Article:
HONOLULU (KHON2) — Happening at the same time as the Honolulu Marathon is the “Start to the Park 10K”. It’s not as long as the marathon; but it is still challenging, especially for Marri Murdoch.
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Marri Murdoch said she fell in love with running in high school; but five years ago, she suffered a silent stroke, permanently affecting her left peripheral vision in both eyes.
That did not stop her from doing what she loves. “I have to do a lot of visual scanning with my eyes because, basically, whatever I’m focusing on everything to the left is gone completely. So, I have to run in my quiet neighborhood streets early in the morning when there’s not many people around,” said Murdoch.
Since the marathon will be a completely different environment, she realized she needed help and said, “it just dawned on me, like, oh my goodness, I’m gonna be running in the dark with 25,000 other people. My vision is terrible; and in the dark, I run into the walls and things and I can’t see.”
Marri started searching for a sighted guide; and one week before race day, she found him. Matt Chamberlain is a volunteer at Access Surf, a non-profit that helps people with varying disabilities access water through surfing and swimming. He and Marri met; and when Matt heard she needed a guide, he offered.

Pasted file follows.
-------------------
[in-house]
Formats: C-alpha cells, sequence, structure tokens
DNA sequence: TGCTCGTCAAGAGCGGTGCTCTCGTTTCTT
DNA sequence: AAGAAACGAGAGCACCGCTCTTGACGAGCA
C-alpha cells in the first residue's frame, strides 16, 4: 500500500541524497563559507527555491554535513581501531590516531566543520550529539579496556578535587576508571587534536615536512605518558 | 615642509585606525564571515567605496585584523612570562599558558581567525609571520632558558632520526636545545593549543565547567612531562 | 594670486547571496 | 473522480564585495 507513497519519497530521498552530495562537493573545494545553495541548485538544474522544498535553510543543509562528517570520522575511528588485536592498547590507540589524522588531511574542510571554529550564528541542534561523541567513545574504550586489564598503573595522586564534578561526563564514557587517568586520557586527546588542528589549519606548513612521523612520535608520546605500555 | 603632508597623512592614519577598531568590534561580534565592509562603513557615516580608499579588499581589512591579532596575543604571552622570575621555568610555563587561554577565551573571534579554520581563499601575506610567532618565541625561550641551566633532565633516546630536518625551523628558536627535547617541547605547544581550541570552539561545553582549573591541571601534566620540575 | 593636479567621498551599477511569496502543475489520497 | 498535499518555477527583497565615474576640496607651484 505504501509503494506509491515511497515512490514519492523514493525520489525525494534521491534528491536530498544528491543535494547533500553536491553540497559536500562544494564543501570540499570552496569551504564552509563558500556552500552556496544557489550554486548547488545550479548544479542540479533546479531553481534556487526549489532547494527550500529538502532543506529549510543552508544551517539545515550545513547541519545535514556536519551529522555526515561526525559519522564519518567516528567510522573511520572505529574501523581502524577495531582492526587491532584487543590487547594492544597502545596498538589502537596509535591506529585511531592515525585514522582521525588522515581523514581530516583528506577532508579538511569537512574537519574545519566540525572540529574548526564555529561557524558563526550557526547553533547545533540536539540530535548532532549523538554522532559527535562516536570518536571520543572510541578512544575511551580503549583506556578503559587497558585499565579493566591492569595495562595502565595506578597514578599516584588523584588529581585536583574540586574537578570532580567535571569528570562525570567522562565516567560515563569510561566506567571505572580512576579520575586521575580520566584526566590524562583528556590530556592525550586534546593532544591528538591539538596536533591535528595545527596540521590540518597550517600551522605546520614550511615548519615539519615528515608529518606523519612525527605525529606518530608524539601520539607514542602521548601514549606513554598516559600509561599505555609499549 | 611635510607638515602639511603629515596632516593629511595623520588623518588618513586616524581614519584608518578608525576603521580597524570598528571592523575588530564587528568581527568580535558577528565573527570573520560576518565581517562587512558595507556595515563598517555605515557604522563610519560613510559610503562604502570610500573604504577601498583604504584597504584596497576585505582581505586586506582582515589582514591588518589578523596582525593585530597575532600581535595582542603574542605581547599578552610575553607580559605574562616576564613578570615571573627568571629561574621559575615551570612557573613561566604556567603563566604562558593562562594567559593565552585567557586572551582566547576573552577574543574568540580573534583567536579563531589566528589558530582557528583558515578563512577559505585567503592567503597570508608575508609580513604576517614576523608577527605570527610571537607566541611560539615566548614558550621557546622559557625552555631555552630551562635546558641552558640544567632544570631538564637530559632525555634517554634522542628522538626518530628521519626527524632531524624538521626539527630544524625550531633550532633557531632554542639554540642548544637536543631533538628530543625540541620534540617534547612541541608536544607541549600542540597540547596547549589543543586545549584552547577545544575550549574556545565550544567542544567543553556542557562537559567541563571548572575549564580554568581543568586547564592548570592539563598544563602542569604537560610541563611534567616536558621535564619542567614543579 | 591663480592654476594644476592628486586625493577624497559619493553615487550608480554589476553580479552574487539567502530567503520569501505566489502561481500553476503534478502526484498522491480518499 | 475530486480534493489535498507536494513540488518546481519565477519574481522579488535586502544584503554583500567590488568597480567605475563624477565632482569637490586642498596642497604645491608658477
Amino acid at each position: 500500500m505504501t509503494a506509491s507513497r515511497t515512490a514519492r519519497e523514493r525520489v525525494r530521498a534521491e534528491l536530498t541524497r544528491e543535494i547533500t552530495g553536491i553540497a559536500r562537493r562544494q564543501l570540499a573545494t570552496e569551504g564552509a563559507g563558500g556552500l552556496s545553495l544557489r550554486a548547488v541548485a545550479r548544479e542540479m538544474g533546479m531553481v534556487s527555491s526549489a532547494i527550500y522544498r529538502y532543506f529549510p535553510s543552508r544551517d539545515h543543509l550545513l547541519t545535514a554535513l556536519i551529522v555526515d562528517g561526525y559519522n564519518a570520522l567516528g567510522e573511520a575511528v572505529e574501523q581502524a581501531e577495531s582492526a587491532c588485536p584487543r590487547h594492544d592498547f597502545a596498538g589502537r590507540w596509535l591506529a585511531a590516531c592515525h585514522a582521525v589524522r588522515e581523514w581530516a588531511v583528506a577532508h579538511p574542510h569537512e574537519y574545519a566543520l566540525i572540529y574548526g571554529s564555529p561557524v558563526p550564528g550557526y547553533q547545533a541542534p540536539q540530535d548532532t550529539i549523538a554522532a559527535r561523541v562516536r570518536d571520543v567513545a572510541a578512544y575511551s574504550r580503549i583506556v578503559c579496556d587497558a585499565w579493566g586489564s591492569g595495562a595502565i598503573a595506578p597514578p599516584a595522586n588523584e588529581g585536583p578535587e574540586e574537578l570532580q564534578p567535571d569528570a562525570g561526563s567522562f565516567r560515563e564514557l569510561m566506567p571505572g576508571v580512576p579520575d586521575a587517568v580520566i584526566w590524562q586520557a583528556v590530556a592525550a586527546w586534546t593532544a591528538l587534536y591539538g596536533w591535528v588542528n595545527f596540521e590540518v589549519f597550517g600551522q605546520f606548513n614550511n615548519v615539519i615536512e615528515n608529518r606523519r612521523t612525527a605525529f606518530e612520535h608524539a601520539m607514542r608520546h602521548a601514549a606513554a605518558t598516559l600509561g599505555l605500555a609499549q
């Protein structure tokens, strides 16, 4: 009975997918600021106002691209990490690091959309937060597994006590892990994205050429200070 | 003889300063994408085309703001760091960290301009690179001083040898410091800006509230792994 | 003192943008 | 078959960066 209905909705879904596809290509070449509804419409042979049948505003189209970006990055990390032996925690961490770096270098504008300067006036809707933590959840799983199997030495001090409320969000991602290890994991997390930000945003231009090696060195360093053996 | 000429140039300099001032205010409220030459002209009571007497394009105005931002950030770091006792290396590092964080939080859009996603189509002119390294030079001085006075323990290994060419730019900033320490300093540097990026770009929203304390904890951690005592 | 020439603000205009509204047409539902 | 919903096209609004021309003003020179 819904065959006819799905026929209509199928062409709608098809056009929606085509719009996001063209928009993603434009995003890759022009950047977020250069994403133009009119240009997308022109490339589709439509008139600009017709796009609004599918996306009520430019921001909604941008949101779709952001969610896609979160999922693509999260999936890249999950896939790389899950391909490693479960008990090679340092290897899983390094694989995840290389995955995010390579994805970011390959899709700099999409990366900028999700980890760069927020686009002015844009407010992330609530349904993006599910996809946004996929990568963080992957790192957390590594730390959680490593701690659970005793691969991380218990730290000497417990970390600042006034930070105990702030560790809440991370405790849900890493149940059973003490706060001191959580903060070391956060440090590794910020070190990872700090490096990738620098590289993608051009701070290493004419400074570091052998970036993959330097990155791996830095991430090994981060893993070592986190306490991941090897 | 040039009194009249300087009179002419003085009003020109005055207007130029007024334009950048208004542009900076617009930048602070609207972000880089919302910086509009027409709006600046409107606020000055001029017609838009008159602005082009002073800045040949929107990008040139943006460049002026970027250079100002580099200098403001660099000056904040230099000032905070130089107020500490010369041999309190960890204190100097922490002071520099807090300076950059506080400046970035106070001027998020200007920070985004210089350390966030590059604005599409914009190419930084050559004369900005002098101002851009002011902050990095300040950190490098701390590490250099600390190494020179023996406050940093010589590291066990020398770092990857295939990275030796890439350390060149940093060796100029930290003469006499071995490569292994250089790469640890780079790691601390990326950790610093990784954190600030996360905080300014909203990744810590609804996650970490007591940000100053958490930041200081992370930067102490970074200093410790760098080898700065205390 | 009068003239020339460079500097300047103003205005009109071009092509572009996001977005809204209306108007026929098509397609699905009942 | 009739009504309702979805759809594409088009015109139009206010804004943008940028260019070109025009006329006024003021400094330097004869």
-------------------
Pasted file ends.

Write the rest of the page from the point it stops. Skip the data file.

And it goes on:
This was Matt’s first time being a sighted running guide. “It’s such a cool experience being able to help other people reach their goals. With Marri, not just her goal with 10K but helping with her nonprofit; and we’re both going to learn about this process and be able to carry it forward,” said Chamberlain.
Despite being strangers, the two formed an instant connection.
“We’re learning a lot really quickly about how he’s going to do verbal cues, you know, a hand stapling. Maybe when we’re going through a narrow path, we have to move left to right. There are just various things that he and I have been working on just in the last few 30 minutes, and it’s been really beneficial.”Marri Murdoch
Marri started a nonprofit, Travel Visions Aloha, for the blind and visually impaired community to show them they can be active and achieve anything they put their minds to, and she’ll be showing that as she crosses the finish line at the “Start to the Park 10K”.
Murdoch said her goal is to “slightly change the stigma to the sighted world about what it means to be a blind person. Because, like I said, yes, we can do things. We love to have fun, just like anybody else. We like to accomplish our goals. We just do them in a slightly different way.”